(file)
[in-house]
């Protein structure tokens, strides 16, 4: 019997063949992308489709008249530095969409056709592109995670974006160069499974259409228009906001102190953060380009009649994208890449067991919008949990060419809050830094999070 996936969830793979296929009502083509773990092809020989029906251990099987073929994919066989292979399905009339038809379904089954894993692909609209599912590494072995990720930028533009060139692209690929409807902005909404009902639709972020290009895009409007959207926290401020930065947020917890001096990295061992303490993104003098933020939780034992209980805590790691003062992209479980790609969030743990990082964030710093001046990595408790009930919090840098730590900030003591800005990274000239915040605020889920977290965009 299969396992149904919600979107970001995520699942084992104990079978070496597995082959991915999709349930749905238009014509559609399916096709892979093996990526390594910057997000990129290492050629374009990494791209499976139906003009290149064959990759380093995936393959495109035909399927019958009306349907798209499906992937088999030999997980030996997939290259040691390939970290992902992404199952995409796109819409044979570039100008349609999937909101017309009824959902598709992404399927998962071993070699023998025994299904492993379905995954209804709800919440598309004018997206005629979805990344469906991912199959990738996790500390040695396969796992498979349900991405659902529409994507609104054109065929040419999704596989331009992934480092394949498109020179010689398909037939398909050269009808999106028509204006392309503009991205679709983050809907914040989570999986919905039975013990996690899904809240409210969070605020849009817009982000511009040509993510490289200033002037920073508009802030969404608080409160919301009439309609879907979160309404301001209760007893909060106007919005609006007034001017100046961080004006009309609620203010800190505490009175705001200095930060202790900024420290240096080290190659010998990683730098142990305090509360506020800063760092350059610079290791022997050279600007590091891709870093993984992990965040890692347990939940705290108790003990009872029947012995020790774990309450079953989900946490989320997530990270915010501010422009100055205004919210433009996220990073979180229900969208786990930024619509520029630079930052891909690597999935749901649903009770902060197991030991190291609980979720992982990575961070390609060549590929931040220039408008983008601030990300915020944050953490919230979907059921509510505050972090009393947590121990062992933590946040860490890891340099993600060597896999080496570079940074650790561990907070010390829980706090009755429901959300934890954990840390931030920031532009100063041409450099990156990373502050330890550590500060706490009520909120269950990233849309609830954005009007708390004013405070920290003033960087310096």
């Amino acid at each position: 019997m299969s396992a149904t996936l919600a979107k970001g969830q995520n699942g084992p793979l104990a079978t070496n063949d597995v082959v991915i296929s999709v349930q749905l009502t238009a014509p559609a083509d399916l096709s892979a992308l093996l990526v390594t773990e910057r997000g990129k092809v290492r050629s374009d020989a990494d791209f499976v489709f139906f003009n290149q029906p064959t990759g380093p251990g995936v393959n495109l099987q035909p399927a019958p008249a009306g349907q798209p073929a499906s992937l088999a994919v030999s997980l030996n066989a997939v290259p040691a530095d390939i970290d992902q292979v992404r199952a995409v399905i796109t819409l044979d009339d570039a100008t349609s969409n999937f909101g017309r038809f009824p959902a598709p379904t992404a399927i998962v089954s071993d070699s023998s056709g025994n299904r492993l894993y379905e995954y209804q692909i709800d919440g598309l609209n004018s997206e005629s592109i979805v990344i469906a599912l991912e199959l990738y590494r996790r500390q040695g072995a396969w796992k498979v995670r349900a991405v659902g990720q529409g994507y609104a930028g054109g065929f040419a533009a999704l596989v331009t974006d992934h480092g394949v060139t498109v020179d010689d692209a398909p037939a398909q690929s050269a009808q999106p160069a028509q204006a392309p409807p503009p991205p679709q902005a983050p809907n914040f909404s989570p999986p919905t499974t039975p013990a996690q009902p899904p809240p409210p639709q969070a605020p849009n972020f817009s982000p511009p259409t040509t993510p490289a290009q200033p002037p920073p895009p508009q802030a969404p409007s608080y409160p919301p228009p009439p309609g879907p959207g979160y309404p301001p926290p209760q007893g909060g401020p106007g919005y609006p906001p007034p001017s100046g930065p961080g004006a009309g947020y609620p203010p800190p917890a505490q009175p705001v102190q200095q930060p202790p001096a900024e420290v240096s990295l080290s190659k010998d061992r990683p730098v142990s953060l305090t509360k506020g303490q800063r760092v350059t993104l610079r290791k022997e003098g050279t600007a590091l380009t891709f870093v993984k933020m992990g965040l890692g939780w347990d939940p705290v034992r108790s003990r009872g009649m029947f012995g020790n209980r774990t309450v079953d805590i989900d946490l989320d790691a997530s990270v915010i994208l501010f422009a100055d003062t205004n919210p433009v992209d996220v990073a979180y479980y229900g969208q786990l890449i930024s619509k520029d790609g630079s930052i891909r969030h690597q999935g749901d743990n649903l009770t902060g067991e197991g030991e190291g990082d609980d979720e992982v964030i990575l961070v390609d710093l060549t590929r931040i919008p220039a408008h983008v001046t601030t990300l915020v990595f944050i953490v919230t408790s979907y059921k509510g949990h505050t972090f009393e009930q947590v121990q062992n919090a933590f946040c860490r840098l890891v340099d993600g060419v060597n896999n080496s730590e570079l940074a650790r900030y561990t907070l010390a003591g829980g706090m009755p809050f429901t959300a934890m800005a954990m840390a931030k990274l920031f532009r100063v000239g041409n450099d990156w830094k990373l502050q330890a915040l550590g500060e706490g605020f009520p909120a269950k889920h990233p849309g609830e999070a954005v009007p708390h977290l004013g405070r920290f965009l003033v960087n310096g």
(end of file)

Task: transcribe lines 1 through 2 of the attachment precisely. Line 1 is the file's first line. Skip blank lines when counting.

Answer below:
[in-house]
């Protein structure tokens, strides 16, 4: 019997063949992308489709008249530095969409056709592109995670974006160069499974259409228009906001102190953060380009009649994208890449067991919008949990060419809050830094999070 996936969830793979296929009502083509773990092809020989029906251990099987073929994919066989292979399905009339038809379904089954894993692909609209599912590494072995990720930028533009060139692209690929409807902005909404009902639709972020290009895009409007959207926290401020930065947020917890001096990295061992303490993104003098933020939780034992209980805590790691003062992209479980790609969030743990990082964030710093001046990595408790009930919090840098730590900030003591800005990274000239915040605020889920977290965009 299969396992149904919600979107970001995520699942084992104990079978070496597995082959991915999709349930749905238009014509559609399916096709892979093996990526390594910057997000990129290492050629374009990494791209499976139906003009290149064959990759380093995936393959495109035909399927019958009306349907798209499906992937088999030999997980030996997939290259040691390939970290992902992404199952995409796109819409044979570039100008349609999937909101017309009824959902598709992404399927998962071993070699023998025994299904492993379905995954209804709800919440598309004018997206005629979805990344469906991912199959990738996790500390040695396969796992498979349900991405659902529409994507609104054109065929040419999704596989331009992934480092394949498109020179010689398909037939398909050269009808999106028509204006392309503009991205679709983050809907914040989570999986919905039975013990996690899904809240409210969070605020849009817009982000511009040509993510490289200033002037920073508009802030969404608080409160919301009439309609879907979160309404301001209760007893909060106007919005609006007034001017100046961080004006009309609620203010800190505490009175705001200095930060202790900024420290240096080290190659010998990683730098142990305090509360506020800063760092350059610079290791022997050279600007590091891709870093993984992990965040890692347990939940705290108790003990009872029947012995020790774990309450079953989900946490989320997530990270915010501010422009100055205004919210433009996220990073979180229900969208786990930024619509520029630079930052891909690597999935749901649903009770902060197991030991190291609980979720992982990575961070390609060549590929931040220039408008983008601030990300915020944050953490919230979907059921509510505050972090009393947590121990062992933590946040860490890891340099993600060597896999080496570079940074650790561990907070010390829980706090009755429901959300934890954990840390931030920031532009100063041409450099990156990373502050330890550590500060706490009520909120269950990233849309609830954005009007708390004013405070920290003033960087310096």